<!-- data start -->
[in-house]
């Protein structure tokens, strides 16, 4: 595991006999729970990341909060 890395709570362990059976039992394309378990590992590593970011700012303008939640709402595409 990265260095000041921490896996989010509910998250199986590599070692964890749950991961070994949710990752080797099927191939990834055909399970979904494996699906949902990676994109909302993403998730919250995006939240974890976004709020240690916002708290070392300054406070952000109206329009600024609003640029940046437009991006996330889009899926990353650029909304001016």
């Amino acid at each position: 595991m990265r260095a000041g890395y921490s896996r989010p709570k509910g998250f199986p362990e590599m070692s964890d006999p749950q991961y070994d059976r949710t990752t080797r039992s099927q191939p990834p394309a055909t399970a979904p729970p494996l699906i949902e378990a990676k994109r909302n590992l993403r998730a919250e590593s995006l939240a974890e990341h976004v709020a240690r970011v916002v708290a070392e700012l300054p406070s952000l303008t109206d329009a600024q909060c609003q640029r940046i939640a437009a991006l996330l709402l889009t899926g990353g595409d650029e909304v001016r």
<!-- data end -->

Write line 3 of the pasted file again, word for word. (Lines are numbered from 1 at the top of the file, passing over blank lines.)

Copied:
């Amino acid at each position: 595991m990265r260095a000041g890395y921490s896996r989010p709570k509910g998250f199986p362990e590599m070692s964890d006999p749950q991961y070994d059976r949710t990752t080797r039992s099927q191939p990834p394309a055909t399970a979904p729970p494996l699906i949902e378990a990676k994109r909302n590992l993403r998730a919250e590593s995006l939240a974890e990341h976004v709020a240690r970011v916002v708290a070392e700012l300054p406070s952000l303008t109206d329009a600024q909060c609003q640029r940046i939640a437009a991006l996330l709402l889009t899926g990353g595409d650029e909304v001016r």